Australian Bureau of Agricultural and Resource Economics and Sciences (ABARES)

The Australian Bureau of Agricultural and Resource Economics and Sciences is the research arm of the Australian Government Department of Agriculture and Water Resources. Our mission is to provide professionally independent and world-class multi-disciplinary research, analysis and advice to inform decision-makers in this department, other government agencies and the private sector on significant issues affecting Australia’s agriculture, fisheries and forestry industries.

ABARES has a wealth of expertise in applied economic and scientific research, developing innovative modelling techniques, undertaking comprehensive surveys and developing internationally recognised data management processes. The bureau also provides integrated socio-economic and biophysical analysis to address the policy issues facing Australia’s primary industries today and into the future.

In contributing to policy development, ABARES examines the full range of options potentially available to policy makers and, at times, may enter into public discussion on its research findings and on the consequences of different policy options. ABARES also takes a collaborative approach to research and policy analysis, working with external experts and partners, including the CSIRO and the Centre of Excellence for Biosecurity Risk Analysis.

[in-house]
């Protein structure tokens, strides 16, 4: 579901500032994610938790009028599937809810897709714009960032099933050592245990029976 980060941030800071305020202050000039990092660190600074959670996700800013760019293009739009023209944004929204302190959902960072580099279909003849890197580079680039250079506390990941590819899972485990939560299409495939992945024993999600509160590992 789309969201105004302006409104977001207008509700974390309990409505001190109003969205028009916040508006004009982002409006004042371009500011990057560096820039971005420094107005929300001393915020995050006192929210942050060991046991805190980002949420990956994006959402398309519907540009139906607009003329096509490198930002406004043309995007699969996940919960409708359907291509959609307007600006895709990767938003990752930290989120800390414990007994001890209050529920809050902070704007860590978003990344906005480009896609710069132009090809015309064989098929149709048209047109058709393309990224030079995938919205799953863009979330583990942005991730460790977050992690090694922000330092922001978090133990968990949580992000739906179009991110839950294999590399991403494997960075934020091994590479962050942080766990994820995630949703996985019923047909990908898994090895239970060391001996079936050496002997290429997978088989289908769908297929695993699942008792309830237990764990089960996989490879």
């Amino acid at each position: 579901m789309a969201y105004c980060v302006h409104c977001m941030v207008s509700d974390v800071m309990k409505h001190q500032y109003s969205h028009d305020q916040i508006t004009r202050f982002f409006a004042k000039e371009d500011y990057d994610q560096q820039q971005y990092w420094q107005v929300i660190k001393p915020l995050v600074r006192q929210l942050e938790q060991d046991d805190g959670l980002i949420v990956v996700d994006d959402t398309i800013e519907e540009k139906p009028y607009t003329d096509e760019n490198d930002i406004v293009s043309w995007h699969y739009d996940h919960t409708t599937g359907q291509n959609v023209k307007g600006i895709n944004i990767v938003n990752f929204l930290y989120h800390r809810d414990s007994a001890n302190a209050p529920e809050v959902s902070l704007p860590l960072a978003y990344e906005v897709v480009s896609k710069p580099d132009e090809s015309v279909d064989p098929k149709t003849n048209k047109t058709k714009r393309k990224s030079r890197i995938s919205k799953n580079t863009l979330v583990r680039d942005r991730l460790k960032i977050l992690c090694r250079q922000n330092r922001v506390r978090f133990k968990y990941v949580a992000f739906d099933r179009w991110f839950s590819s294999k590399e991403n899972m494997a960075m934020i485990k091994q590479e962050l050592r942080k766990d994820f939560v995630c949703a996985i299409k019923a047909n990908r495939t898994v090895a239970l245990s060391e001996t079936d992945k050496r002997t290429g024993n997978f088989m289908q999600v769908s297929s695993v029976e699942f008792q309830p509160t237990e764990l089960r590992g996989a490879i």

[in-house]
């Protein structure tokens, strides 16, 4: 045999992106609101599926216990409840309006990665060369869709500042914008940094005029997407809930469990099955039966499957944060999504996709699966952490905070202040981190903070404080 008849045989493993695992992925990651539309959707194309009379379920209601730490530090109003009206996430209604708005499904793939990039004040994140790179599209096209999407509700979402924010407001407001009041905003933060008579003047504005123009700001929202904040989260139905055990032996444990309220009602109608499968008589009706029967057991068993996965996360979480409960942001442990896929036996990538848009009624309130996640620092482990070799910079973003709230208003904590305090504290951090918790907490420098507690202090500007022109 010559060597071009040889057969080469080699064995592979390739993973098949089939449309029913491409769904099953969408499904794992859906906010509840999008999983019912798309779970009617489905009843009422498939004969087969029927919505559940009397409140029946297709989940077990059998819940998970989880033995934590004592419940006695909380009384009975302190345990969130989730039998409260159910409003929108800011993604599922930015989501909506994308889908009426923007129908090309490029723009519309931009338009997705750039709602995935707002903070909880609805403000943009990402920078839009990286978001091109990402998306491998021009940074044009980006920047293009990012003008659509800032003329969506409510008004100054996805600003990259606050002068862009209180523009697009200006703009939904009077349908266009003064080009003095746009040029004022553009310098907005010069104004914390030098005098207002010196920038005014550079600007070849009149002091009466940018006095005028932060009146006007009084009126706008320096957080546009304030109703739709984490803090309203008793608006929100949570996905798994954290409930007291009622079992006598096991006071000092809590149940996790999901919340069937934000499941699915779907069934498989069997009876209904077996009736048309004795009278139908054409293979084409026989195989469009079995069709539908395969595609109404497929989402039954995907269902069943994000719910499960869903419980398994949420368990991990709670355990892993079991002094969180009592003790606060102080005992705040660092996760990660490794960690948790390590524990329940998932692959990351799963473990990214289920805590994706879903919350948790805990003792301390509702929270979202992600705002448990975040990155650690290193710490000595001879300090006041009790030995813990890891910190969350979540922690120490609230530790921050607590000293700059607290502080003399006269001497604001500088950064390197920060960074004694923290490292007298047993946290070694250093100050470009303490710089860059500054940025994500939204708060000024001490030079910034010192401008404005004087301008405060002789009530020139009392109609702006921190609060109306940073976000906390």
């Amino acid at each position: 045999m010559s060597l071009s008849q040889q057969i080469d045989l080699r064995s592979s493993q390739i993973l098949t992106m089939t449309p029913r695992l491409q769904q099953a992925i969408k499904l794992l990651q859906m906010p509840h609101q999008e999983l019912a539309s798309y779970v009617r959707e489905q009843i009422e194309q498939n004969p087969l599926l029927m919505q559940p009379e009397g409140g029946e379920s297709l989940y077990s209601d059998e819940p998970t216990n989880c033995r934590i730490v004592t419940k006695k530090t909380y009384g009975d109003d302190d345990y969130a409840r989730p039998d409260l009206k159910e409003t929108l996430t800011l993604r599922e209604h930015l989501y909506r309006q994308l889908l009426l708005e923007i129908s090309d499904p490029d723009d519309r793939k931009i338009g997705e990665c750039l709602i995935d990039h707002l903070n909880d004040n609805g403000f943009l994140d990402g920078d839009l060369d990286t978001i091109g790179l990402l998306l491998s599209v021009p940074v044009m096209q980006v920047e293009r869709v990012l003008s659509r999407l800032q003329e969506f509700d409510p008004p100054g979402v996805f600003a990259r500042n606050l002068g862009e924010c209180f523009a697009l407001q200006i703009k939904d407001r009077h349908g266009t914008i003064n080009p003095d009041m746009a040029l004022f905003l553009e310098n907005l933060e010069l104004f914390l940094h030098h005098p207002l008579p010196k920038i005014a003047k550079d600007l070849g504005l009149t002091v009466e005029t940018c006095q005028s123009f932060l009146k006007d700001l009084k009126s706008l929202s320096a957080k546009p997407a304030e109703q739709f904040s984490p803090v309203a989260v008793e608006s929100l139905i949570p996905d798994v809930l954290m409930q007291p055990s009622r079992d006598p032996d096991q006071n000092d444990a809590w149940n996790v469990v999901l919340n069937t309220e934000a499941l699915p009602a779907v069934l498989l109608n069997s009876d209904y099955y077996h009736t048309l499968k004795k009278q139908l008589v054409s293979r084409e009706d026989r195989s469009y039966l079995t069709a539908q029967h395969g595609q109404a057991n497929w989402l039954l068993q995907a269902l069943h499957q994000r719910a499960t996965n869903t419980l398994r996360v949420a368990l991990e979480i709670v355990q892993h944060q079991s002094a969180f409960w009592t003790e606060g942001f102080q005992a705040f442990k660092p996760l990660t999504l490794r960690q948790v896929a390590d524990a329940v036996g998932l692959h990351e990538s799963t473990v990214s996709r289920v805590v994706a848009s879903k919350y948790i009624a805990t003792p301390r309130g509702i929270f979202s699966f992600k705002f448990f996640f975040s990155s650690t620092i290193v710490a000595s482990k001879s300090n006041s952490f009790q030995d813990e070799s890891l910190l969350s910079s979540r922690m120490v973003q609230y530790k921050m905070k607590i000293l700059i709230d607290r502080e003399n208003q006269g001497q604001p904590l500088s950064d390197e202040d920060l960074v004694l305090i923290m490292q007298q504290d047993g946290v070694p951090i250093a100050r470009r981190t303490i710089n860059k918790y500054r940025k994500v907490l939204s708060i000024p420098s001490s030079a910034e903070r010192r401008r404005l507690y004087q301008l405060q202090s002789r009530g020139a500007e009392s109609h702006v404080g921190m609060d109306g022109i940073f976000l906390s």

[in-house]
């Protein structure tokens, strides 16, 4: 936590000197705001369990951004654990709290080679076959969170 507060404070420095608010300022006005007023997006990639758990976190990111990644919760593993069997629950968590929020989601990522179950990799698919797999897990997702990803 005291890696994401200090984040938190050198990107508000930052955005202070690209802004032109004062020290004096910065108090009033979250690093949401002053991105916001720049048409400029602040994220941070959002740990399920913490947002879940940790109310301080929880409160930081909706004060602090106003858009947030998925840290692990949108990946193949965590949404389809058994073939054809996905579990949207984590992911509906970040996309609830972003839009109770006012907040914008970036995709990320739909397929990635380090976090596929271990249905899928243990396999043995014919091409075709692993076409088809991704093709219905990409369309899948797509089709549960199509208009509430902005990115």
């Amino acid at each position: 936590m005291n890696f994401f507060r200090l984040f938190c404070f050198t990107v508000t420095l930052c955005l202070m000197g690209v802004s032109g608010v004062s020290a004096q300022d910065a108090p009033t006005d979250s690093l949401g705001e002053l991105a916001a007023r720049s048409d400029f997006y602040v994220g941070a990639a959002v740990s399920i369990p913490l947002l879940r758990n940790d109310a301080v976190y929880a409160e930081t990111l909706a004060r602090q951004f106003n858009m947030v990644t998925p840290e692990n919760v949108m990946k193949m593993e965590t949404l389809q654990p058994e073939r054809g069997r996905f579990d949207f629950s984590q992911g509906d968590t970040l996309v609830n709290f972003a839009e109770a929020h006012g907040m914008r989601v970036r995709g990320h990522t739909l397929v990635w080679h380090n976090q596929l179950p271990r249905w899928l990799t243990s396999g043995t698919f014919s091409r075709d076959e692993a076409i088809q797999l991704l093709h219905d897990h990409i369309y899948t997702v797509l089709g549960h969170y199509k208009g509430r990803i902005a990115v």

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The receding waters of Lake Pamamaroo, in western NSW, in February 2019. Reduced water supply, due to lower rainfall and higher temperatures, has been the main cause of increasing water prices. Dean Lewins/AAP

Drought and climate change are driving high water prices in the Murray-Darling Basin

High water prices in the Murray-Darling Basin are blamed on foreign investors and corporate speculators. The simple truth is they are caused mostly by lack of rain.
The receding waters of Lake Pamamaroo which makes up part of the Menindee Lakes system near the township of Menindee, Thursday, February 14, 2019. Dean Lewins/AAP

Droughts, extreme weather and empowered consumers mean tough choices for farmers

Australia's farming industry will need to take full account of its obligations to its workers, its customers, society and the environment if it is to prosper in the years to 2030.
The development of drought insurance markets could be key to supporting farmers. Lukas Coch/AAP

Better data would help crack the drought insurance problem

While drought insurance schemes have produced mixed results to date, there remains hope for the future.
Policies such as subsidies for livestock feed risk weakening proper management incentives for farmers to plan for and adapt to drought. AAP Image/Lukas Coch

Helping farmers in distress doesn’t help them be the best: the drought relief dilemma

We need to make sure well-meaning policy responses to drought don't do more harm than good.

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